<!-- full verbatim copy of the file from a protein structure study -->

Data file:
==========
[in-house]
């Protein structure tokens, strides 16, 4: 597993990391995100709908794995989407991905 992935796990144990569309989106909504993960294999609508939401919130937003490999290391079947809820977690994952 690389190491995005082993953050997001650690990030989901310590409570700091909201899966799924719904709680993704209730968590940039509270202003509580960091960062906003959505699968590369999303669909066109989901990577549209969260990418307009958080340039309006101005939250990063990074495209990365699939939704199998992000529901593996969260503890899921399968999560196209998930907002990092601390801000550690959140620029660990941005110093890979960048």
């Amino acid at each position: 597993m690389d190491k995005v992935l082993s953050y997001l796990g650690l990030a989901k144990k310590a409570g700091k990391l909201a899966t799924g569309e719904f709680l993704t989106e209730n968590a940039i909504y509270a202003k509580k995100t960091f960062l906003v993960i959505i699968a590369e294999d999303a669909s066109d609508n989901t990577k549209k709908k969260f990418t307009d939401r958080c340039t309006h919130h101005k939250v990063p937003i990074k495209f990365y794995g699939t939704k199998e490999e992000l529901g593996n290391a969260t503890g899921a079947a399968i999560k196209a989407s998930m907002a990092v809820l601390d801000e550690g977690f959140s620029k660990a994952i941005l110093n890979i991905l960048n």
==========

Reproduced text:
[in-house]
């Protein structure tokens, strides 16, 4: 597993990391995100709908794995989407991905 992935796990144990569309989106909504993960294999609508939401919130937003490999290391079947809820977690994952 690389190491995005082993953050997001650690990030989901310590409570700091909201899966799924719904709680993704209730968590940039509270202003509580960091960062906003959505699968590369999303669909066109989901990577549209969260990418307009958080340039309006101005939250990063990074495209990365699939939704199998992000529901593996969260503890899921399968999560196209998930907002990092601390801000550690959140620029660990941005110093890979960048």
């Amino acid at each position: 597993m690389d190491k995005v992935l082993s953050y997001l796990g650690l990030a989901k144990k310590a409570g700091k990391l909201a899966t799924g569309e719904f709680l993704t989106e209730n968590a940039i909504y509270a202003k509580k995100t960091f960062l906003v993960i959505i699968a590369e294999d999303a669909s066109d609508n989901t990577k549209k709908k969260f990418t307009d939401r958080c340039t309006h919130h101005k939250v990063p937003i990074k495209f990365y794995g699939t939704k199998e490999e992000l529901g593996n290391a969260t503890g899921a079947a399968i999560k196209a989407s998930m907002a990092v809820l601390d801000e550690g977690f959140s620029k660990a994952i941005l110093n890979i991905l960048n």